RAD, a disorder of betrayed innocence
Children with reactive attachment disorder have been abused, neglected and abandoned
Dan Hall, of Hagerstown, is president of the Washington County League of Foster and Adoptive Families. He and his wife Tina Hall are adoptive parents of two children with Reactive Attachment Disorder (R.A.D.). (By Colleen McGrath/Staff Photographer)
They have been abused, neglected and abandoned — never knowing the loving bond of mother and child.
Often, they are shuffled through foster homes, sometimes staying for only a day or two.
If they are adopted, the differences between them and children who grew up with parents who doled out attention become obvious.
Quiet and shy one moment, they suddenly can fall into fits of rage. They can be indiscriminately affectionate with strangers, but push away the hugs of those who love them. They lie, steal, lack a conscience and become destructive to themselves and their belongings.
They have reactive attachment disorder, also known as RAD.
Reactive attachment disorder is a problem with social interaction that occurs when a child's basic physical and emotional needs have been disregarded, particularly as an infant. Usually, experts said, the damage has been done during the first three years of life.
The child's basic emotional needs for comfort, stimulation and affection were never met, research shows, along with basic physical needs, such as food, toileting and play.
It's a condition that many foster/adoptive parents encounter, Dan Hall said. Frequently, those parents are unprepared for what faces them.
Foster parents for about four years, Dan and Tina Hall's diagnostic antenna went up quickly when a young girl came to live with them about three years ago.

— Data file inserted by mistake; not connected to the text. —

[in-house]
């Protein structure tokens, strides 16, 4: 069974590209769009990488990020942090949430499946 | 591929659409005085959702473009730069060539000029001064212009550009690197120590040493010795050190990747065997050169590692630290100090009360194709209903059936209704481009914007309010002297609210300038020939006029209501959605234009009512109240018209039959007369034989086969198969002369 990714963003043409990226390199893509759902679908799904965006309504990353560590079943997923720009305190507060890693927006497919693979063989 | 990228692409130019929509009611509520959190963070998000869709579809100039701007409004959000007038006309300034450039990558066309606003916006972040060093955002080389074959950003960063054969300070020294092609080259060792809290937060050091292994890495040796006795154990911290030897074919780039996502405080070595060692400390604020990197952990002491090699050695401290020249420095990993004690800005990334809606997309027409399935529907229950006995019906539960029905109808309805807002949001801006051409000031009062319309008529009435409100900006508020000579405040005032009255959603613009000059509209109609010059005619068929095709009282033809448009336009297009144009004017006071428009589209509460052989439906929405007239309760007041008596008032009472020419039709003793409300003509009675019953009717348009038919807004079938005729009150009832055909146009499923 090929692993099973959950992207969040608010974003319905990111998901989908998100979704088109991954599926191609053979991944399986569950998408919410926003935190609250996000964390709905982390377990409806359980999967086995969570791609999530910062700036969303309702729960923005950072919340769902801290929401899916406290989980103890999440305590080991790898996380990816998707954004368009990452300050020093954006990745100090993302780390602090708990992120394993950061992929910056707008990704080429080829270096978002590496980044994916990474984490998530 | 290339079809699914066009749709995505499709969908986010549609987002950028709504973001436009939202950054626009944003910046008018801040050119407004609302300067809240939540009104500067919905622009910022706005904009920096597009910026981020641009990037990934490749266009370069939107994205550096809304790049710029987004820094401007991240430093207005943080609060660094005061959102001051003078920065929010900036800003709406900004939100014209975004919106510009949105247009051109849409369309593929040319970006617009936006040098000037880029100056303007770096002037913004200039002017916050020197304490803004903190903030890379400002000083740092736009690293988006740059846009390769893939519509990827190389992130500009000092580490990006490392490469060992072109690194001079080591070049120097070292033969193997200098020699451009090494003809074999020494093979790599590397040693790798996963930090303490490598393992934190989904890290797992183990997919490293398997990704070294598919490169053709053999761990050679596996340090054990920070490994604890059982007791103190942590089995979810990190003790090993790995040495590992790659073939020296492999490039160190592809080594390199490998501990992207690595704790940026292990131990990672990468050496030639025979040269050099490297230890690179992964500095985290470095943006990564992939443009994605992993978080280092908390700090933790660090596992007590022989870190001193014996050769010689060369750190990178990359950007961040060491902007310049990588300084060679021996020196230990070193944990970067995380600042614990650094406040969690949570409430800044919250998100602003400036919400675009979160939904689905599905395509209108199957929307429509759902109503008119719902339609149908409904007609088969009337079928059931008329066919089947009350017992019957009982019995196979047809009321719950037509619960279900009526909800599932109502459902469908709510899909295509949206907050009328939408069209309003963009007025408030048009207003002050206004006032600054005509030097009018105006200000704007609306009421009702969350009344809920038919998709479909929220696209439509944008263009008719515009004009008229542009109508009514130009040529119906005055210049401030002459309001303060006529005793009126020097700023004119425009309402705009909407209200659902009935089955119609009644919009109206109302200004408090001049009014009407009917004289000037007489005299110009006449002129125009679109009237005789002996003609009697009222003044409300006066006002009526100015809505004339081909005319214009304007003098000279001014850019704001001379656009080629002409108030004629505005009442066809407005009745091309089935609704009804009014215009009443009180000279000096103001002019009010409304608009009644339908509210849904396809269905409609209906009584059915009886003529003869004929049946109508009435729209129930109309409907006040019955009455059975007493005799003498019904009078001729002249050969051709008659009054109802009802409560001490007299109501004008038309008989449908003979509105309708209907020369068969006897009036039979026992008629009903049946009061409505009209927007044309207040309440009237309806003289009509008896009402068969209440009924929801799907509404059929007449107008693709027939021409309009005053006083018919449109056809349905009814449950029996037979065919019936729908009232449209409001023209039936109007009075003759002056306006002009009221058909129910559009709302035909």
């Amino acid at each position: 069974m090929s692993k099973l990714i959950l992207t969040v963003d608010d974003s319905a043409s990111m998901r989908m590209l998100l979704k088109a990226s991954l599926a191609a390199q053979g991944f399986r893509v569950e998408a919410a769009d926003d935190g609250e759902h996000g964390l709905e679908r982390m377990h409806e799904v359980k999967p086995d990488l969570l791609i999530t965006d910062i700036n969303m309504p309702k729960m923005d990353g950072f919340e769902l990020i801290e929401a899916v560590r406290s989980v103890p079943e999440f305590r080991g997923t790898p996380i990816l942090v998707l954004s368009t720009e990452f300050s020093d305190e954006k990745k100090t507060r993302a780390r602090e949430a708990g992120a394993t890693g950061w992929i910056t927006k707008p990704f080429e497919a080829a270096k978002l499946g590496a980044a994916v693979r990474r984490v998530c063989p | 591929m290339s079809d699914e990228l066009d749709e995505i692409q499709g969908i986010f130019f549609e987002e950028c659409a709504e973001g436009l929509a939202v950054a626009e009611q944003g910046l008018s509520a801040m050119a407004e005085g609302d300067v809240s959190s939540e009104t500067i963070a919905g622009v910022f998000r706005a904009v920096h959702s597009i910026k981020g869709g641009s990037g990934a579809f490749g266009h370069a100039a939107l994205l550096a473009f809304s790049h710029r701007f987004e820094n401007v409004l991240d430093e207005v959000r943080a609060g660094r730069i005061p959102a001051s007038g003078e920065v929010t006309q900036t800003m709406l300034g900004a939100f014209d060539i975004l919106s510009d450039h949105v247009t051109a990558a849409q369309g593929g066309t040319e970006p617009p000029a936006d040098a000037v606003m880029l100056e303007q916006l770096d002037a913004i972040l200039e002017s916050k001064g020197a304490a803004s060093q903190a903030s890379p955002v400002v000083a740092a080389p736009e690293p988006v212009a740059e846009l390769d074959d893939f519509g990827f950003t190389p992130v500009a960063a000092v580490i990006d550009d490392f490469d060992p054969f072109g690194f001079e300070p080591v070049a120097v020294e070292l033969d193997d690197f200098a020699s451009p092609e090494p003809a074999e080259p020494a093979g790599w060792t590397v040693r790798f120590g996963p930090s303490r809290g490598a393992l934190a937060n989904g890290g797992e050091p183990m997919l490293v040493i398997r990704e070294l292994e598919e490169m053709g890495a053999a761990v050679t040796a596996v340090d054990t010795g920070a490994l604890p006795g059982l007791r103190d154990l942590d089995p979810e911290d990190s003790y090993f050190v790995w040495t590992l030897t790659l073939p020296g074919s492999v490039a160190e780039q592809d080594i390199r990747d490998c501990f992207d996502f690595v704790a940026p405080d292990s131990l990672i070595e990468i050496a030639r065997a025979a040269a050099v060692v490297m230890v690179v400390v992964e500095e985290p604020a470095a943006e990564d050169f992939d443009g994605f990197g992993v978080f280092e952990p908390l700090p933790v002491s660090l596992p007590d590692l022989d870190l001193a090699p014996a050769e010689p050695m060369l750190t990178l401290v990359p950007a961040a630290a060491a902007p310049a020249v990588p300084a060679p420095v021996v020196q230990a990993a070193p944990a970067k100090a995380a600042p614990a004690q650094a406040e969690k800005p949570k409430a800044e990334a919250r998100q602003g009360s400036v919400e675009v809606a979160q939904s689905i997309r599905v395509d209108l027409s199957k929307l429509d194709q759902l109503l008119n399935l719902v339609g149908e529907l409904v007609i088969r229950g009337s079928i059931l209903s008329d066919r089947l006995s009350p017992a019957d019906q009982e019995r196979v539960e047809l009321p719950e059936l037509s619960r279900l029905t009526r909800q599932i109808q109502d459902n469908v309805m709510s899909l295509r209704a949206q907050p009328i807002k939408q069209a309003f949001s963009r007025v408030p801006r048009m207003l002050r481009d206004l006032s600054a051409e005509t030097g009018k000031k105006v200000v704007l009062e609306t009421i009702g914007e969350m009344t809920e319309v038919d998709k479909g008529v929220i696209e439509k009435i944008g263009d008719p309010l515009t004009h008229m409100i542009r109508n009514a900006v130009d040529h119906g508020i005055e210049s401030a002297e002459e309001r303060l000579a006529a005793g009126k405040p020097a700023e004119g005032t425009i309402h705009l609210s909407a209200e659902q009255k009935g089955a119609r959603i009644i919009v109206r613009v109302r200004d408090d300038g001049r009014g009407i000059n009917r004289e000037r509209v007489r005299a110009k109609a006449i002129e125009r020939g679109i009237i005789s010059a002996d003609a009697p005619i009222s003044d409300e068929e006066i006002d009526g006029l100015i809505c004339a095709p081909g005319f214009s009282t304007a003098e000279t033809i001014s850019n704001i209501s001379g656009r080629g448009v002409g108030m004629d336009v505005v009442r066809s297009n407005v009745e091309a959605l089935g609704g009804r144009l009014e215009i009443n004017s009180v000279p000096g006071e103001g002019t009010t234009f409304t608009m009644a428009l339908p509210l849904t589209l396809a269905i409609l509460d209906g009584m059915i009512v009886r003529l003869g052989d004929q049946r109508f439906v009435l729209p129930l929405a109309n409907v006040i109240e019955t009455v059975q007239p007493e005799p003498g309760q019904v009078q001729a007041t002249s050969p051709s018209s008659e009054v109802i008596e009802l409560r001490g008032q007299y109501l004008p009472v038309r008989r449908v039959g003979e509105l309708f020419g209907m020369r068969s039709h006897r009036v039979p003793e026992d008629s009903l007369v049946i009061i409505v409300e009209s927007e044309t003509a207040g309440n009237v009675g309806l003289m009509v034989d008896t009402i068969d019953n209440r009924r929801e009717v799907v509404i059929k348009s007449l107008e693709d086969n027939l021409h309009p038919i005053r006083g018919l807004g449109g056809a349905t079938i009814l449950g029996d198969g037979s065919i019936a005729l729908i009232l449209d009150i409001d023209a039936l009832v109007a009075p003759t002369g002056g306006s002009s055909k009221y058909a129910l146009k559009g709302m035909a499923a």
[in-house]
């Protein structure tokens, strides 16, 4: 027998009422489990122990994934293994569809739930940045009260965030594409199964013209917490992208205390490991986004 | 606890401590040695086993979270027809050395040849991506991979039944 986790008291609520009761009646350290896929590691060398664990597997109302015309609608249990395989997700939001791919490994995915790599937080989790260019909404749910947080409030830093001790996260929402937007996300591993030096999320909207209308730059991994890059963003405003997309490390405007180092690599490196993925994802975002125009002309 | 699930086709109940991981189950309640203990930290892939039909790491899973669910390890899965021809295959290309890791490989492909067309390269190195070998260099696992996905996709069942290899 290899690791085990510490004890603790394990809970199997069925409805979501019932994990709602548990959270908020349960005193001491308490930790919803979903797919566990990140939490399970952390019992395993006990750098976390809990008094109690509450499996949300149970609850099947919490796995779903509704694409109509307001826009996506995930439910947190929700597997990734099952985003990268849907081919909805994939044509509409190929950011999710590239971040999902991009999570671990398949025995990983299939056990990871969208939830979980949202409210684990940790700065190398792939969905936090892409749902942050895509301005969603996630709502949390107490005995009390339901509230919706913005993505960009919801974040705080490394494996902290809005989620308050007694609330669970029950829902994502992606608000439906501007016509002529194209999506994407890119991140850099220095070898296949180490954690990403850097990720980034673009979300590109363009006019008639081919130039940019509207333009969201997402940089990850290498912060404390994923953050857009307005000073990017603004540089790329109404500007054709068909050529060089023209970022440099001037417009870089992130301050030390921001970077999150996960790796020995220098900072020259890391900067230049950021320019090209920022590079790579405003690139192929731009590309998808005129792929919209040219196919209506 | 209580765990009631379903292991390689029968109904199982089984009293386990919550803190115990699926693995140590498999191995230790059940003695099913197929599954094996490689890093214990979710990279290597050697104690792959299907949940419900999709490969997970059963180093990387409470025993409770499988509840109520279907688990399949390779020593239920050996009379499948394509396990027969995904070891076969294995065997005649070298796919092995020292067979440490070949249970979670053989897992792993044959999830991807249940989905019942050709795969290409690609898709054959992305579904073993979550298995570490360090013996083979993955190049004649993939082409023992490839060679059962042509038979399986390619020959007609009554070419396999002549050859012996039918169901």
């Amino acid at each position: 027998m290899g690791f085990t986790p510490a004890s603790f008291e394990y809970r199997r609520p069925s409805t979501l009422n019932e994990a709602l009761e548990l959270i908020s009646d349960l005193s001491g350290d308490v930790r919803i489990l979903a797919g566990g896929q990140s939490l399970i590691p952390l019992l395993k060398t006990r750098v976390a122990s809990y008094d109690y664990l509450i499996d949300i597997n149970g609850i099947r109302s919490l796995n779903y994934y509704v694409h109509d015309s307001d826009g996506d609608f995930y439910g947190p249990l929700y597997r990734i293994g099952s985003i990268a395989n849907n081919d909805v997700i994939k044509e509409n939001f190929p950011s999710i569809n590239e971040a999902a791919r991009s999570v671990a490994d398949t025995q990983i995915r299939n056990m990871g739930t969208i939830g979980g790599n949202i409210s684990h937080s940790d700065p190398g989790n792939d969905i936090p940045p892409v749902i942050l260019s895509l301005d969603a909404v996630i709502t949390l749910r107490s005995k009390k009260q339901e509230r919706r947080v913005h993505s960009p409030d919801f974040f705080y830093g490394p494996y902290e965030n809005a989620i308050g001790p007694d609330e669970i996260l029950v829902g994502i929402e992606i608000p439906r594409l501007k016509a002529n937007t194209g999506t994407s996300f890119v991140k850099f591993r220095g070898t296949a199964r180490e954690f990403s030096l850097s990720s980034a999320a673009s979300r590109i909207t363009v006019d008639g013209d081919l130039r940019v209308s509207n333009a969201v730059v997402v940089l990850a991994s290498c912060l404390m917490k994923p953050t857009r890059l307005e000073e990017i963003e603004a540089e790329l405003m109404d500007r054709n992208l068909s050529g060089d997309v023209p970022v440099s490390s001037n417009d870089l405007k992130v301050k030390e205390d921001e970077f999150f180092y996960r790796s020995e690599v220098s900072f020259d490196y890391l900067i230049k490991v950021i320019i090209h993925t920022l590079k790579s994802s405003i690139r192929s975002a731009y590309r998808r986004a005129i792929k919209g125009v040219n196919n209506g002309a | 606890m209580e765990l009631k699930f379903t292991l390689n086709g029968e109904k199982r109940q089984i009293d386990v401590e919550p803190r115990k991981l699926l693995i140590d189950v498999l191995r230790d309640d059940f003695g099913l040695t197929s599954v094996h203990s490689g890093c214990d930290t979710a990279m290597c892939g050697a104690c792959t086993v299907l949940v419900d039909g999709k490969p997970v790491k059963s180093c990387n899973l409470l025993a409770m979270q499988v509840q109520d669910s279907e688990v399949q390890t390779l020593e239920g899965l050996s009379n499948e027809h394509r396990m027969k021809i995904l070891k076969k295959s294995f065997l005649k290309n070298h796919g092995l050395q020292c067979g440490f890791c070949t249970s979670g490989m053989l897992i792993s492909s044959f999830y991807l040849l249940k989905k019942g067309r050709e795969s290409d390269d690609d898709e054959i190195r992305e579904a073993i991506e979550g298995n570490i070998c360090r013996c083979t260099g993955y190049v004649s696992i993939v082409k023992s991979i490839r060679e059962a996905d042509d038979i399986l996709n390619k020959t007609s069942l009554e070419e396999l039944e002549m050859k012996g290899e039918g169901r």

"Her biological mom was sexually abused and that cycle of abuse was passed down to the child," Dan Hall said. "Her attachment disorder was full blown before she came to us."
Hall said the child exhibited 90 percent of the behaviors associated with reactive attachment disorder.
But, at that time, the Halls were unfamiliar with RAD.
"We had no clue what was wrong," Hall said. "All we knew was that she was different. We certainly had no idea what RAD was. We also didn't know the road we would have to traverse with this disorder."
What they did know, Hall said, was that the child's behavior was out of control. Discipline and punishment don't work with RAD children, he said.
"They eat it right up and it becomes part of their way of being controlling," he said.
Six months after the girl's arrival in their home, and with no change in her behavior, the Hagerstown couple began reaching out for help.
But for two years, they were frustrated.
There were few therapists in the area, or even the state, who could help her, Hall said.